Cyber bullying still prominent
Abby Glickman, NT News
May 29, 2012
Filed under Features
At New Trier, students are connected through multiple websites, most of which involve chatting. Particularly on websites like Facebook and Formspring, it’s easy for people to post hurtful comments without having to confront the victim face to face. Social Work Intern Alyssa Pawola has dealt with the issue of cyber bullying and has seen students hurt by “words or comments that people put on pictures or walls.”
Her biggest concern about cyber bullying is that the hurtful comments stay with people not just when they’re online, but at school and wherever they go. “When we come back to school, we’re face to face with the people who perpetrated,” she said.
“Cyber bullying gives the person who was bullied anxiety about going back on that website, and even more anxiety to go back to school and possibly see the person who bullied them,” said junior Emily DeLarm.
According to Todd Maxman, Junior Boys’ Advisor Chair, cyber bullying can also be a result of miscommunication between the victim and the perpetrator. An example, he stated, is when “somebody’s crossed a line, and flirtatious behavior is not being reciprocated by one of the parties.”
He added that often times people don’t understand their boundaries, “people are being mean when they think they’re joking.” According to Maxman, Facebook is one of the more harmful websites. Unlike younger grades that use more obvious hurtful sites like Formspring and Honesty Box, he said the cyber bullying is becoming “more sophisticated and subtle.”
Since people use the internet frequently, students view cyber bullying as a way of bullying, but with less confrontation since it’s through the internet. “It doesn’t happen in person, so the bully may say or do things that they wouldn’t do in person,” stated DeLarm.
“Even though you are not saying it in person, it can really hurt someone,” stated junior Danielle Fraser. “Teenagers these days don’t realize how mean they are being by posting an embarrassing photo or spreading rumors all over their wall.”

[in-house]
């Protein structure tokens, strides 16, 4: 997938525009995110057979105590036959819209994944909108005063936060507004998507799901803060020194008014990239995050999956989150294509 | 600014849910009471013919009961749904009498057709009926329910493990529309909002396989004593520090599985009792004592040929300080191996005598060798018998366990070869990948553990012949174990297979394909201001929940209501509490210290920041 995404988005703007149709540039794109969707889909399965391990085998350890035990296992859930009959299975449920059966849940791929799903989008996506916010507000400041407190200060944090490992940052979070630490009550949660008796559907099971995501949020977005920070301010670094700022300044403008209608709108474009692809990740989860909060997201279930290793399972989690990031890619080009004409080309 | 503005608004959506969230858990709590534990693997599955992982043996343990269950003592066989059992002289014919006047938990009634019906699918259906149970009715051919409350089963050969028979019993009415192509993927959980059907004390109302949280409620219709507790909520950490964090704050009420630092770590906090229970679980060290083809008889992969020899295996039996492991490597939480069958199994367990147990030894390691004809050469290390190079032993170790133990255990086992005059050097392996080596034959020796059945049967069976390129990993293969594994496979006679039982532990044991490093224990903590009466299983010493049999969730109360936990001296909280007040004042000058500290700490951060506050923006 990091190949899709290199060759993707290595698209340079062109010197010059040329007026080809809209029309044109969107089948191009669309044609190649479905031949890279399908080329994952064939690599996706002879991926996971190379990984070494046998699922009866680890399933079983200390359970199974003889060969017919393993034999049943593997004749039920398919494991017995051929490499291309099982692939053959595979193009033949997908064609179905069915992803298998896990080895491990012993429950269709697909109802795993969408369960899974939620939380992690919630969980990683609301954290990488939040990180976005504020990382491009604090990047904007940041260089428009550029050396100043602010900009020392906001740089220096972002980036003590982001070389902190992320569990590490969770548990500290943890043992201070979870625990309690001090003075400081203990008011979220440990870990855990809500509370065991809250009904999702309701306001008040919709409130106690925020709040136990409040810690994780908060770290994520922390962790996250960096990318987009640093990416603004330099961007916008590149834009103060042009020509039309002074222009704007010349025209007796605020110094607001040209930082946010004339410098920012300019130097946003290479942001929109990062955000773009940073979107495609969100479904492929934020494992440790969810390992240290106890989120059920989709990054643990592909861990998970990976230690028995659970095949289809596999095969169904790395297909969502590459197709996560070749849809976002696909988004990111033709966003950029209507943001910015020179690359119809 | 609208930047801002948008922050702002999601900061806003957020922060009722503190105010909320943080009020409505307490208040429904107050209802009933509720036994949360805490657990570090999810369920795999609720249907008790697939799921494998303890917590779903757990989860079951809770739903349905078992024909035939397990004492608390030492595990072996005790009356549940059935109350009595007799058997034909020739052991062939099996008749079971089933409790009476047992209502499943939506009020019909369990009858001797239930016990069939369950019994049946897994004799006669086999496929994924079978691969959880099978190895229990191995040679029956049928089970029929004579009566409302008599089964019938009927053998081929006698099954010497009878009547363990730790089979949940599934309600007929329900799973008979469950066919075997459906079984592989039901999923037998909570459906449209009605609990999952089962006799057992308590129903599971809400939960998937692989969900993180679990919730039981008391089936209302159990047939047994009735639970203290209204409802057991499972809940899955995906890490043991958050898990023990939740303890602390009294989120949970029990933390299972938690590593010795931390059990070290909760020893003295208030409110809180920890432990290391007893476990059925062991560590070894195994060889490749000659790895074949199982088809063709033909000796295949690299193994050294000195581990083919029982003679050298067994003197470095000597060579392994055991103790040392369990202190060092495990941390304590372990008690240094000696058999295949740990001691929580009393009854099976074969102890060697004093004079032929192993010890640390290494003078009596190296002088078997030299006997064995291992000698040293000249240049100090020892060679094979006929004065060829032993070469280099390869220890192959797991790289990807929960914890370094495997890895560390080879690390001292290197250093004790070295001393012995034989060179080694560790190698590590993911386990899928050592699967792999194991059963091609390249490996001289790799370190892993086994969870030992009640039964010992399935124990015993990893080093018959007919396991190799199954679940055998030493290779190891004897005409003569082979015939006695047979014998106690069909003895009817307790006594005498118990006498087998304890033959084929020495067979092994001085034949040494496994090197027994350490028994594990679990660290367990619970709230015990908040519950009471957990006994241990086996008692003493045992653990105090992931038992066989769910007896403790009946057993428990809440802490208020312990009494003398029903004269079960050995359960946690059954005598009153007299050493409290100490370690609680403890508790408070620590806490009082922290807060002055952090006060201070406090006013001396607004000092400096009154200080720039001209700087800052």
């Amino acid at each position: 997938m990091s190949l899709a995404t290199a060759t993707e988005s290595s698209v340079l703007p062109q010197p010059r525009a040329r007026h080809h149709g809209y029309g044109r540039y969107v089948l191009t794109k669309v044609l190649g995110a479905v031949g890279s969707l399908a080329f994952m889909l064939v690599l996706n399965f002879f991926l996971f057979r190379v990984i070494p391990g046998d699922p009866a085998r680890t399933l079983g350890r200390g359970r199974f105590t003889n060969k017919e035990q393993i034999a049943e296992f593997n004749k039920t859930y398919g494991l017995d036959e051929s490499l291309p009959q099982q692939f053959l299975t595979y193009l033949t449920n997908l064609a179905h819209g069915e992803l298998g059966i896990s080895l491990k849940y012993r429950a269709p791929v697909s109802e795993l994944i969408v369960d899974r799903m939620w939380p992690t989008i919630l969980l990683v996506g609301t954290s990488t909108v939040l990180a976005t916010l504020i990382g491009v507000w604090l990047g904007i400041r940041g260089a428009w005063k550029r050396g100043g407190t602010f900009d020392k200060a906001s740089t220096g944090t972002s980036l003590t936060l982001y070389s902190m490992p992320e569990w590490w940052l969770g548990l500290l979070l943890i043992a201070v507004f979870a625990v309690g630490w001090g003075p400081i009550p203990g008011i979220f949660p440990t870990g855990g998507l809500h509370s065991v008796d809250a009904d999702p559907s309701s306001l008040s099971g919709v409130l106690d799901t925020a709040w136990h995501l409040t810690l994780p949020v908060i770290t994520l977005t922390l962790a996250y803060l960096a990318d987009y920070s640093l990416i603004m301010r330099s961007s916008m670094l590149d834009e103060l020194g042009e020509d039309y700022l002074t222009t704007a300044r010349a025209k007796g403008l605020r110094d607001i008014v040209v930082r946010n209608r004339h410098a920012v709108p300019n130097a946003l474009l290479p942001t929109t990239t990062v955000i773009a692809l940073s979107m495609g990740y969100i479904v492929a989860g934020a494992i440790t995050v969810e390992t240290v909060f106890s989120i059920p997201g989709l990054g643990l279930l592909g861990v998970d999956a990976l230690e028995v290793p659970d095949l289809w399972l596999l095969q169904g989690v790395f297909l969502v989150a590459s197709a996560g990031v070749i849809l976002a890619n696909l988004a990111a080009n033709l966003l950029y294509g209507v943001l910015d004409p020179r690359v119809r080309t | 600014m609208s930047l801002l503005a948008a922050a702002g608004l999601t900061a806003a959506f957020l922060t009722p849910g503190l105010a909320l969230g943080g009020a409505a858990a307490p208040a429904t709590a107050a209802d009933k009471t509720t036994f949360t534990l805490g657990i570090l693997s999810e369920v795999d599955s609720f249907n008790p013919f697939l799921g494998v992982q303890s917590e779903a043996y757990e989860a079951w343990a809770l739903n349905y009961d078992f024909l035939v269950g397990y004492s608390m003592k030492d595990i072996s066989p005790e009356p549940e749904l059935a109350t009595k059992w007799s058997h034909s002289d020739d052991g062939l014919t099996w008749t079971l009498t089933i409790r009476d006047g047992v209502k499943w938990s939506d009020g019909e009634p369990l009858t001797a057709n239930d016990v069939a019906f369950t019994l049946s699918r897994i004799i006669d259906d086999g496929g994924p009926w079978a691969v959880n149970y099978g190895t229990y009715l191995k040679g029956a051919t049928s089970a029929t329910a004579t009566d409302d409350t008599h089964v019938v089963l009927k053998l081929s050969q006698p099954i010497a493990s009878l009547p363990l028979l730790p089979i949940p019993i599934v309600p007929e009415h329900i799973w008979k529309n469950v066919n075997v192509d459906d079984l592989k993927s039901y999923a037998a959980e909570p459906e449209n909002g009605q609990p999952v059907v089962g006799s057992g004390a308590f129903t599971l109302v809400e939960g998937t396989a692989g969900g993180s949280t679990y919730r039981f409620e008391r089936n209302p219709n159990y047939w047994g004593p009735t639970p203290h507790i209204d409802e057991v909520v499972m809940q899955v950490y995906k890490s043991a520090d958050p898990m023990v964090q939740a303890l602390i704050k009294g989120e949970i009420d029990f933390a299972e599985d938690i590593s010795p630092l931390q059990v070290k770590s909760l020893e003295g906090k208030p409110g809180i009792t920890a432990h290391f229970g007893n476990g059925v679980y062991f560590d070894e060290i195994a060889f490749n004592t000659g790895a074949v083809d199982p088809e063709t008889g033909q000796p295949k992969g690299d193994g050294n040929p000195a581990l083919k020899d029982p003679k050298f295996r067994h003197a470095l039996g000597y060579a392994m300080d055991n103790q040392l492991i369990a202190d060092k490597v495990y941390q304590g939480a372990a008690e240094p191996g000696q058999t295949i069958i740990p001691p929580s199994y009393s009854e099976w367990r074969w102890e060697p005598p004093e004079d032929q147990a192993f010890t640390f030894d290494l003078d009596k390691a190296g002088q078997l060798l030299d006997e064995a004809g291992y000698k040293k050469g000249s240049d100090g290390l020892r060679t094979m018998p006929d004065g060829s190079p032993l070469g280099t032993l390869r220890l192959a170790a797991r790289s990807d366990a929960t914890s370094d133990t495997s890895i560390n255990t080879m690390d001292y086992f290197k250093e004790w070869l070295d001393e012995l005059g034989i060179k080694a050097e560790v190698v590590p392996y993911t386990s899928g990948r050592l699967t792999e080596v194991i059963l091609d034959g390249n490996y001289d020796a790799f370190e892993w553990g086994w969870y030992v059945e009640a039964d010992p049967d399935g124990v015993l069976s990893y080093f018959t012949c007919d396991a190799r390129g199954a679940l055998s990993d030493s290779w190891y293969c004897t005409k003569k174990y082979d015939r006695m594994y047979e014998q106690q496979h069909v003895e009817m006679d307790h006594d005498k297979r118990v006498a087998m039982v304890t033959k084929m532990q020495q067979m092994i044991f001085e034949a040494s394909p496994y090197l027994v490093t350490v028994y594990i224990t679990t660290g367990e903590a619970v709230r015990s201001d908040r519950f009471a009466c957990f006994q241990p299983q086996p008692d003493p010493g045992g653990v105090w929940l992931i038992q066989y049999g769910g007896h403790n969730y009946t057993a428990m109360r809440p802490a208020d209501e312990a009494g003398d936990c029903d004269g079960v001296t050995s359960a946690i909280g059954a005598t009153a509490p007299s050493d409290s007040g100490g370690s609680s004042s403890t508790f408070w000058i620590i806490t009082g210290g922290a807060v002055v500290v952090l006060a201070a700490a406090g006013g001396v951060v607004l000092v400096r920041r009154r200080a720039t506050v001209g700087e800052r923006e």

According to bullyingstatistics.org, statistics from the iSAFE foundation showed that over 25% of adolescents have been bullied repeatedly through their cell phones or the internet. The Cyber Bullying Research Center found in a survey that about half of young people have experienced some form of cyber bullying, and 10 to 20 % experience it regularly.
Fraser added that she finds it “horrible that people don’t think it’s a big deal to send threats to someone who is different from them.” It may not seem to be a big deal to the perpetrator, but the victim often experiences consequences of low self-esteem.
According to stopbullying.gov, kids who are cyber bullied are more likely to use alcohol and drugs, skip school, experience in-person bullying, be unwilling to attend school, receive poor grades, have lower self-esteem, and have more health problems.
An important way to stop cyber bullying is educating kids on how to stop it. The Hartford County Examiner stated that only 1 in 10 teens will tell their parents if they are being cyber bullied.
Maxman also recognized that students often keep quiet about the cyber bullying they endure. “Kids aren’t telling their parents. People write it off as online stuff and it’s got to wear on kids to hear those things.” He added “a lot of things are public and out there.” However, he mentioned that he also sees kids being more careful by using private chats.
To decrease bullying, Pawola recommends “come talk to someone about it. Whoever they feel comfortable with.”
Maxman recommends telling a trusted friend or parent and to “trust your instincts.” The victims need to stop “having too much hesitance,” he said. An important aspect for him is not to worry about the bully’s consequences. “Don’t own somebody else’s behavior. They’ll have their own consequences,” he added.
Once the problem is acknowledged, the victim can get help from multiple sources to stop the bullying. “We want to help counsel, educate, and stop the behavior,” Maxman stated. “We always do this with the permission of the victim, and have them take the lead to see how to proceed,” he added. He also said that instances where the bullying continues and parent phone calls are needed are very rare.
Staff members, parents, and friends can help students combat cyber bullying, so students can avoid receiving a nasty email or a threatening Facebook message. Online bullying can be stopped before it gets out of hand.
“No one likes being harassed, and I don’t think it’s fair to make someone else feel weak even if it’s through email or Facebook,” said Fraser. “People have no idea how much of an effect their words have.”